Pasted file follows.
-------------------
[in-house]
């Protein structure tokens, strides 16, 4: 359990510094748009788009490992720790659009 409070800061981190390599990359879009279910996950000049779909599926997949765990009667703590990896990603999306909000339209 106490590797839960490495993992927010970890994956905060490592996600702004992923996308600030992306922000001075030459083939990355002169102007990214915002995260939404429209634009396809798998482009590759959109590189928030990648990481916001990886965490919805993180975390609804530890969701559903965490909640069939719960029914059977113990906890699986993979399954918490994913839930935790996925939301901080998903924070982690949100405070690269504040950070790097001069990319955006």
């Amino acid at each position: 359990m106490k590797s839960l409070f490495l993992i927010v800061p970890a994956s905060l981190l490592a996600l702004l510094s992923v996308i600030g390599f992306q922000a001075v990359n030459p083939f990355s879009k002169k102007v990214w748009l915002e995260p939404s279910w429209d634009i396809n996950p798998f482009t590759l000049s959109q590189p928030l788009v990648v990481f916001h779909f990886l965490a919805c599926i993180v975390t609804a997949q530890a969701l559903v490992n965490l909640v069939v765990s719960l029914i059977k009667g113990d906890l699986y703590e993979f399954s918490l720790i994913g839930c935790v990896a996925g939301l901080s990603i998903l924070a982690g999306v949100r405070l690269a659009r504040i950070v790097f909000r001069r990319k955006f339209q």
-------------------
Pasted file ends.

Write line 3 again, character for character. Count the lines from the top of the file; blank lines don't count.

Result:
């Amino acid at each position: 359990m106490k590797s839960l409070f490495l993992i927010v800061p970890a994956s905060l981190l490592a996600l702004l510094s992923v996308i600030g390599f992306q922000a001075v990359n030459p083939f990355s879009k002169k102007v990214w748009l915002e995260p939404s279910w429209d634009i396809n996950p798998f482009t590759l000049s959109q590189p928030l788009v990648v990481f916001h779909f990886l965490a919805c599926i993180v975390t609804a997949q530890a969701l559903v490992n965490l909640v069939v765990s719960l029914i059977k009667g113990d906890l699986y703590e993979f399954s918490l720790i994913g839930c935790v990896a996925g939301l901080s990603i998903l924070a982690g999306v949100r405070l690269a659009r504040i950070v790097f909000r001069r990319k955006f339209q």